The markets are Teflon-coated with cash

Ongoing geopolitical turmoil has done little to trouble financial markets, which have been propped up by extremely loose monetary policies. The bears are starting to lose credibility.

The last few days have provided proof, if any were needed, that markets are in the hands of central banks.

A new war in the Middle East and tensions in Eastern Europe from the shooting down of a civilian aircraft would normally be the signal for some kind of financial market correction.

This time, so far, so good. This morning’s reports put the 0.2 per cent fall on Wall Street down to geopolitical tensions, but that’s hard to take seriously after Friday’s 1 per cent jump.

Why? Because markets these days are entirely driven by monetary policy -- they are Teflon-coated with cash.

It helps that the United States is close to self-sufficiency in energy, having become the world’s largest oil and gas producer this year, outstripping Saudi Arabia. And it also helps that 68 per cent of US companies to have reported so far for the fourth quarter outstripped expectations, and that there is an M&A boom going on.

But in fact it’s all about the Fed -- and the ECB and the Bank of Japan. Markets had what was called the 'Greenspan put' a decade ago, when Fed chairman Alan Greenspan was prepared to do anything to support asset markets. Now they have the Yellen/Draghi/Kuroda put, with triple the power.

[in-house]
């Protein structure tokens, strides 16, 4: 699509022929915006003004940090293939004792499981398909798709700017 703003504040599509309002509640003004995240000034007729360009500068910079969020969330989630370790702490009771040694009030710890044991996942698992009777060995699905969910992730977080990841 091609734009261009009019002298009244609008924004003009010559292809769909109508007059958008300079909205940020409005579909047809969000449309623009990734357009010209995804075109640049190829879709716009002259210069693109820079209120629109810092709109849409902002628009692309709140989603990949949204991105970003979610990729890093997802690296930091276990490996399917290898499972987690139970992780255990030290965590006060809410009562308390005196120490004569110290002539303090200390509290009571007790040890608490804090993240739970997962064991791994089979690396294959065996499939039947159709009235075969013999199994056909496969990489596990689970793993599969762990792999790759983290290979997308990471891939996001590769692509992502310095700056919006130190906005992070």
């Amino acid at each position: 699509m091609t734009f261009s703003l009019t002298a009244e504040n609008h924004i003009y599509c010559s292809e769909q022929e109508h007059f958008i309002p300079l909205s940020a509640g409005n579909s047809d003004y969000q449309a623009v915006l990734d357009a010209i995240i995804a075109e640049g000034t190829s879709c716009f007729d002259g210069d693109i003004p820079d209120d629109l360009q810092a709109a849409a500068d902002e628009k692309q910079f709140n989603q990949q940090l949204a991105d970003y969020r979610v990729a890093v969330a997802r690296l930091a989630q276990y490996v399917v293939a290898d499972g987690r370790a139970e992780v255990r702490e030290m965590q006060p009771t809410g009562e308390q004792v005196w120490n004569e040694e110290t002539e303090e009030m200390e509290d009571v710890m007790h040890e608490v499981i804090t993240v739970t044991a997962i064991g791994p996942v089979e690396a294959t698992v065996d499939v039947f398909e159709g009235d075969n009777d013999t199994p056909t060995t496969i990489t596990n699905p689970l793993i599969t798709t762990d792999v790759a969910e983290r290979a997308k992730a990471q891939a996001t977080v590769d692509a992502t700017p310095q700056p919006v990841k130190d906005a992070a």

That’s not to say markets are totally immune from geopolitical risk, just insulated. Israel going into Gaza and the prospect of sanctions against Russia (or perhaps worse) are worrying, but not enough to cause the sort of correction that hit in recent years as a result of the fiscal turmoil in Europe.

Only two questions matter now for the markets. First, is it even possible for the bull market to end before interest rates start rising from zero, and second, what happens when they do?

It should be added that in Australia, there is only a genuine bull market in banks, because they are our equivalent of bonds (popular fixed interest securities). They have rallied some 50-60 per cent in two years because of the decline in the global interest rate structure.

The resources sector has been held back by the slowing of the Chinese economy. In the past, mining stocks have rallied because the Chinese government has, once again, turned things around through fiscal and monetary stimulus. The decline in GDP growth towards 7 per cent has been put off for another year.

As for what happens when the Fed starts raising rates next year … well, given the US central bank’s policy of complete transparency these days, it’s hard to imagine that investors won’t have fully anticipated it by the time the moment arrives.

Of course, anything is possible when expectation turns into reality, but the reality of QE tapering has been handled smoothly even though the expectation resulted in last year’s 'taper tantrum'.

In fact, the bears are struggling for credibility these days. Whether the markets are up or down, rocky or smooth, there are always pessimists ready to tell us things are going to get much, much worse. As Bob Dylan once wrote: “Nothing really matters much, it’s doom alone that counts”.

As always, there are plenty of doubters around now of course. Trouble is, no one’s listening.